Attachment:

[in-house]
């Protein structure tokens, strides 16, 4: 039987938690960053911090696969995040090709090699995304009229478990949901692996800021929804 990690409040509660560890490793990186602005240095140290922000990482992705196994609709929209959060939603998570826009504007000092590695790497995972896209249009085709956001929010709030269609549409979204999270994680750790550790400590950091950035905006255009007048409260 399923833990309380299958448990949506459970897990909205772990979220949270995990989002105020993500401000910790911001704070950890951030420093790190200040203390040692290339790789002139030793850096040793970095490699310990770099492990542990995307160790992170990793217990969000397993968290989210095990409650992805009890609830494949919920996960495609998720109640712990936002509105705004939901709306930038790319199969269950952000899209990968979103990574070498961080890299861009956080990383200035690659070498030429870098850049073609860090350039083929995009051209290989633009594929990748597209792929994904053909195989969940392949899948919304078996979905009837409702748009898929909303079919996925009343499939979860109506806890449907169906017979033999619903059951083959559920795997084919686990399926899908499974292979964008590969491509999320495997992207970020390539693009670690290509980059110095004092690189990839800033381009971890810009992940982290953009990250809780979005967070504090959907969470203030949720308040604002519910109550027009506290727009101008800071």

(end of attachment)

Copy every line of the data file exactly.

[in-house]
């Protein structure tokens, strides 16, 4: 039987938690960053911090696969995040090709090699995304009229478990949901692996800021929804 990690409040509660560890490793990186602005240095140290922000990482992705196994609709929209959060939603998570826009504007000092590695790497995972896209249009085709956001929010709030269609549409979204999270994680750790550790400590950091950035905006255009007048409260 399923833990309380299958448990949506459970897990909205772990979220949270995990989002105020993500401000910790911001704070950890951030420093790190200040203390040692290339790789002139030793850096040793970095490699310990770099492990542990995307160790992170990793217990969000397993968290989210095990409650992805009890609830494949919920996960495609998720109640712990936002509105705004939901709306930038790319199969269950952000899209990968979103990574070498961080890299861009956080990383200035690659070498030429870098850049073609860090350039083929995009051209290989633009594929990748597209792929994904053909195989969940392949899948919304078996979905009837409702748009898929909303079919996925009343499939979860109506806890449907169906017979033999619903059951083959559920795997084919686990399926899908499974292979964008590969491509999320495997992207970020390539693009670690290509980059110095004092690189990839800033381009971890810009992940982290953009990250809780979005967070504090959907969470203030949720308040604002519910109550027009506290727009101008800071």